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Seattle-area rents drop significantly for first time this decade as new apartments sit empty

Mike Rosenberg, The Seattle Times on

Published in Home and Consumer News

Grant Slemp and his wife moved from Redmond to one of the new South Lake Union buildings last month. "Prices were a little lower than I was expecting, which was nice," he said. Still, they were delayed when the first unit they looked at was rented out by someone else before they could put in an application.

Seattle remains among the most expensive places in the country to rent. The average rent across all unit types is $2,330 in downtown Seattle, $2,180 in West Bellevue, $2,120 in South Lake Union and $2,050 in Belltown, according to Apartment Insights/RealData.

On the other end, rents remain below $1,300 in SeaTac, Des Moines and Tukwila, and below $1,500 in most of Snohomish County.

Amazonia apartment frenzy

The vacancy rate across the region grew 0.8 percentage points to 5.4 percent in December -- the highest since 2010 -- a sign that supply has outgained demand.

In South Lake Union, where developers have been gung-ho about Amazon's rapid growth, so many new apartments have opened up in recent years that the vacancy rate increased from 4.6 percent to 7.1 percent (the figure excludes brand-new buildings just starting to lease up). That's a huge jump that gives the neighborhood the second-highest vacancy rate in the region, behind the Everett/Mukilteo area.

Among the brand-new buildings in South Lake Union, about one-third of apartments are sitting empty. And in the core of downtown, about two-thirds of newly opened apartments are vacant.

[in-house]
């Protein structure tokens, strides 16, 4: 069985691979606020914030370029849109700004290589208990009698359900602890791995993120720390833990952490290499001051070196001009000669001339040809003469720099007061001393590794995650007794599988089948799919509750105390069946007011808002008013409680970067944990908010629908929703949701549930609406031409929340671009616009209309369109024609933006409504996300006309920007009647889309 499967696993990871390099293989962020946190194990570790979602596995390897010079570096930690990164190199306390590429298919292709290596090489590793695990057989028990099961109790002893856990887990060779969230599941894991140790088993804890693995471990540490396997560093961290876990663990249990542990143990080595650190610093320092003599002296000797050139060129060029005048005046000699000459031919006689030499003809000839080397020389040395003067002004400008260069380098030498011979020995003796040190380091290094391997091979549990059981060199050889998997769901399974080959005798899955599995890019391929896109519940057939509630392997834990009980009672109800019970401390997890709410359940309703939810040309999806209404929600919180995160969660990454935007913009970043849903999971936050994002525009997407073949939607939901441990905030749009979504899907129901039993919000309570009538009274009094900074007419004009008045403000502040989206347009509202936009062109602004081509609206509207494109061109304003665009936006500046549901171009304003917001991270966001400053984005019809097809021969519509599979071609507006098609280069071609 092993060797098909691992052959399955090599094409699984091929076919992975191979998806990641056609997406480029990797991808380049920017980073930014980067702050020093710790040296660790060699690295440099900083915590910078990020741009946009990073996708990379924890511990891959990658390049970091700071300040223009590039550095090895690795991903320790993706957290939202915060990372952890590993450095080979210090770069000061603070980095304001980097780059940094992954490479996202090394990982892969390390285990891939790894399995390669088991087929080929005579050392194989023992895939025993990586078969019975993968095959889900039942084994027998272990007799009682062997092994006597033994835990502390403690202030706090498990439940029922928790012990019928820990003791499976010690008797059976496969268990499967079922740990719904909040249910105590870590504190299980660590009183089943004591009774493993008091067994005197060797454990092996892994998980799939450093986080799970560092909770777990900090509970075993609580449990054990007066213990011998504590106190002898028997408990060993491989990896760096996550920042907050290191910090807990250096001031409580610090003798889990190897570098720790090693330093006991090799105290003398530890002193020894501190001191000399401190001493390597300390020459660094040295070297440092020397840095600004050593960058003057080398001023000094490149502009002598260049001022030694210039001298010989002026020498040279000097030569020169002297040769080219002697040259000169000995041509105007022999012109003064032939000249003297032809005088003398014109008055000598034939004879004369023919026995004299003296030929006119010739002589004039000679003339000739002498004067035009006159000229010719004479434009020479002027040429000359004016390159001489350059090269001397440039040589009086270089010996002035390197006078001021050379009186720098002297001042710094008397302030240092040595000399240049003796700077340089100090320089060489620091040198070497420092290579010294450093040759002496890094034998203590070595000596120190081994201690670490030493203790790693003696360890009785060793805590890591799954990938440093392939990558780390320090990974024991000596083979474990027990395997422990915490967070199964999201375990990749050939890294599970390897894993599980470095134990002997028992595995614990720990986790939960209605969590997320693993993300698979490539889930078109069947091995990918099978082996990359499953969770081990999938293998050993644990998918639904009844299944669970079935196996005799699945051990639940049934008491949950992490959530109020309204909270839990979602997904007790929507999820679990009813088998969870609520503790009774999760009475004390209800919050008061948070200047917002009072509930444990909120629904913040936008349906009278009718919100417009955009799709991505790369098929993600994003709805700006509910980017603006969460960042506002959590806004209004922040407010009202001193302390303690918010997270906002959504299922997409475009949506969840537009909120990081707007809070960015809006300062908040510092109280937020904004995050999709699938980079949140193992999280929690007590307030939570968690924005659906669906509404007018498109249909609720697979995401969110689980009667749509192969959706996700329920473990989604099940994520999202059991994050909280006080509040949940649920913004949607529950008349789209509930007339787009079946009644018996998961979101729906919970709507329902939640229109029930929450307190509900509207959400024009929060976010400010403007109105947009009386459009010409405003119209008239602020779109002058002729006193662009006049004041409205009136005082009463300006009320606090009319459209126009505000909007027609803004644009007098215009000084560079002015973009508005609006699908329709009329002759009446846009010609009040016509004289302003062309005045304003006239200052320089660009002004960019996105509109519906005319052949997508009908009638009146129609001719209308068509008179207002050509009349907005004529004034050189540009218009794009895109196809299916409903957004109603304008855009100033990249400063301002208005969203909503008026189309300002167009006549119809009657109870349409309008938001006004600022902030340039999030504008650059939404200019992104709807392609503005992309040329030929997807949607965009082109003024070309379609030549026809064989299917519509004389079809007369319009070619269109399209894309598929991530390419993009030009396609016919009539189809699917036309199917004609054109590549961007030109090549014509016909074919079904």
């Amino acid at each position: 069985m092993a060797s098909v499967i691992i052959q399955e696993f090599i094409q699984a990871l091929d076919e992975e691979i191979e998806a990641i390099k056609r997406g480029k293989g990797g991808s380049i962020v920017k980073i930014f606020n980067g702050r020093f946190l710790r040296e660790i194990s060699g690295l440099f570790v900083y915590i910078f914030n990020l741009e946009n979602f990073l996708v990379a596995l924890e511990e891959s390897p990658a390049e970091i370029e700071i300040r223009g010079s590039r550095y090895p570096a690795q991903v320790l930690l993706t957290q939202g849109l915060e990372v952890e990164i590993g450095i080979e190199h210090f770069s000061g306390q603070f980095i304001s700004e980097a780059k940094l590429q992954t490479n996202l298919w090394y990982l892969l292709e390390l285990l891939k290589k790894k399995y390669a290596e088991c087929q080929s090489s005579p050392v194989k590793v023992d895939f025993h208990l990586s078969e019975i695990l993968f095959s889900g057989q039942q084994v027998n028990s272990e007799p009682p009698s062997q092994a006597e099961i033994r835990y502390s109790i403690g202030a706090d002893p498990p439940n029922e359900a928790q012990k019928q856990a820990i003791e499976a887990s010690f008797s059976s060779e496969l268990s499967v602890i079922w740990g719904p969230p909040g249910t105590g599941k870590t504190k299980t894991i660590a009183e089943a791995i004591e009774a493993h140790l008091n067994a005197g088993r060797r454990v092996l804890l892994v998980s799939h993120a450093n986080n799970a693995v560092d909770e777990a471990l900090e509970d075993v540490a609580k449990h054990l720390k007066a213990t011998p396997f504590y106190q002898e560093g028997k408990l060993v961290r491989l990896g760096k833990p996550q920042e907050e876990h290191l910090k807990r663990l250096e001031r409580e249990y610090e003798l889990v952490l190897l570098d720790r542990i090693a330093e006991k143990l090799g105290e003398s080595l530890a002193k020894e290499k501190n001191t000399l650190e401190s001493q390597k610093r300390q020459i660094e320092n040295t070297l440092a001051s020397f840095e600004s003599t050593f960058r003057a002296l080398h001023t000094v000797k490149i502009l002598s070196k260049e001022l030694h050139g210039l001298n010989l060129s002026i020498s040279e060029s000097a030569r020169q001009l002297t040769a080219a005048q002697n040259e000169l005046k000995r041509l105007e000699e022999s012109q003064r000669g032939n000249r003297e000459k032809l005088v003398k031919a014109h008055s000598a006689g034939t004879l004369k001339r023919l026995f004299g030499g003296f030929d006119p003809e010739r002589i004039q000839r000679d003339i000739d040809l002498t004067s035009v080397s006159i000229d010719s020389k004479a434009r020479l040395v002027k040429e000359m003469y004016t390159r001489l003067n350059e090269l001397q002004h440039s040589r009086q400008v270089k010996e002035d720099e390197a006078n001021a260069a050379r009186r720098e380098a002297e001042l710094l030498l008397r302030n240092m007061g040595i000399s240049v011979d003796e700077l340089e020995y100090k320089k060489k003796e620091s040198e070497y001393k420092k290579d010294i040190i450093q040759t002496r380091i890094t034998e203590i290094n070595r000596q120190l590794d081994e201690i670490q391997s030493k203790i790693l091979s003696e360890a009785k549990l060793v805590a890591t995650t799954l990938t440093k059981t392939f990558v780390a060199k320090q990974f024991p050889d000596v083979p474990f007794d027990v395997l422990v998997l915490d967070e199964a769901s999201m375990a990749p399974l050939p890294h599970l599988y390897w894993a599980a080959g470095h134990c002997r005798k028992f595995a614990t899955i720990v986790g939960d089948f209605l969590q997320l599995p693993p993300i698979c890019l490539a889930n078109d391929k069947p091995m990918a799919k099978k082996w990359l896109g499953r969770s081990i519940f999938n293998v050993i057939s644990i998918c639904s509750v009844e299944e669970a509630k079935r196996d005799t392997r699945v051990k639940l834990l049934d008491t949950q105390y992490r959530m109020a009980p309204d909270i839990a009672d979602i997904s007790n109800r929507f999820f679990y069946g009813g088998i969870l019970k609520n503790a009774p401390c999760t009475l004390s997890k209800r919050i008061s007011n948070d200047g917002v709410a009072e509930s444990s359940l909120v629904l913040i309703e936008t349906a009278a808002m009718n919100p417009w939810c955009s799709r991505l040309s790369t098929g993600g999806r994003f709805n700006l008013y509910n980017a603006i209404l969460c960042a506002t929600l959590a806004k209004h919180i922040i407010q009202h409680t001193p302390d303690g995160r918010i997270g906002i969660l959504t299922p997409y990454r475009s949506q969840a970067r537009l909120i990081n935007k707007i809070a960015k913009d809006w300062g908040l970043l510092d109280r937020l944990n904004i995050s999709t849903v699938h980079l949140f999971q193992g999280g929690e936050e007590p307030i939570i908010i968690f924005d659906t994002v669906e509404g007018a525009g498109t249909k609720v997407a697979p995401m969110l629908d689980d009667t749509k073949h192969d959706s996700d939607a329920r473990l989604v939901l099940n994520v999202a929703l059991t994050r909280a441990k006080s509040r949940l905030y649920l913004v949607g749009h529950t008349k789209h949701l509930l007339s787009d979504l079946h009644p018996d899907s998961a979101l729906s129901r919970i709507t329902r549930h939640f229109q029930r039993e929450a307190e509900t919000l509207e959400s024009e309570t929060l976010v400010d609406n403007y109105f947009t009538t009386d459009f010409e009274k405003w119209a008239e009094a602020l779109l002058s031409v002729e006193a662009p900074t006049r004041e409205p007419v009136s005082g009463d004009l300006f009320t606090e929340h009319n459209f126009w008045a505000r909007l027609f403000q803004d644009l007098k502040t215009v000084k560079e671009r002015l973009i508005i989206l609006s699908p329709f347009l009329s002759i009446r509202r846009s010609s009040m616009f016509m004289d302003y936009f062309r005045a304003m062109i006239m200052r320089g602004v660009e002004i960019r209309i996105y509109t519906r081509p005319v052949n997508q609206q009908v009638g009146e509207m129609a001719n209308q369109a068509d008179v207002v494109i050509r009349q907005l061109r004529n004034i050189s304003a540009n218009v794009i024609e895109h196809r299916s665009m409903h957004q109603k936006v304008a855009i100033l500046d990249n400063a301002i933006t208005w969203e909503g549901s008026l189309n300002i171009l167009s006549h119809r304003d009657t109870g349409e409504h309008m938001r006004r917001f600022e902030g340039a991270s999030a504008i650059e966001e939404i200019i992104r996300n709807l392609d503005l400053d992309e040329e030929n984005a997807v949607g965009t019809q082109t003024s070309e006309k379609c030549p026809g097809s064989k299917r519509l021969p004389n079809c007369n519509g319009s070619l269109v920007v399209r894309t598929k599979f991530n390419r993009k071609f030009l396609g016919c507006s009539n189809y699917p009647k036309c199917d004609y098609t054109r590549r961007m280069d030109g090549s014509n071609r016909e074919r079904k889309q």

The flood of open apartments in South Lake Union suggests many of the thousands of new workers filing into Amazon's campus each year are choosing to live in other neighborhoods.

 

Overall, there are 24,500 apartments under construction now across King and Snohomish counties. There are an additional 35,000 units in the pipeline, although not all of those will get built.

The city of Seattle is getting more apartments this decade than in the prior 50 years combined. For the Puget Sound region as a whole, the current construction frenzy rivals the record apartment boom from the late 1980s, which was centered in the suburbs.

A separate Apartment Insights/RealData report found the average rent across Pierce, Kitsap and Thurston counties was just under $1,200 per unit in the fourth quarter. Rents in those areas were up slightly from the previous quarter and grew 7.8 percent from the previous year, indicating the South Sound rental market is now significantly hotter than King County, even as it remains a much more affordable option.

The rental slowdown runs counter to the for-sale housing market, where home prices continue to shoot up unabated at the fastest rate in the country. A key difference is that there are very few new single-family homes being built in the region, in contrast to the frenzy of apartment construction.

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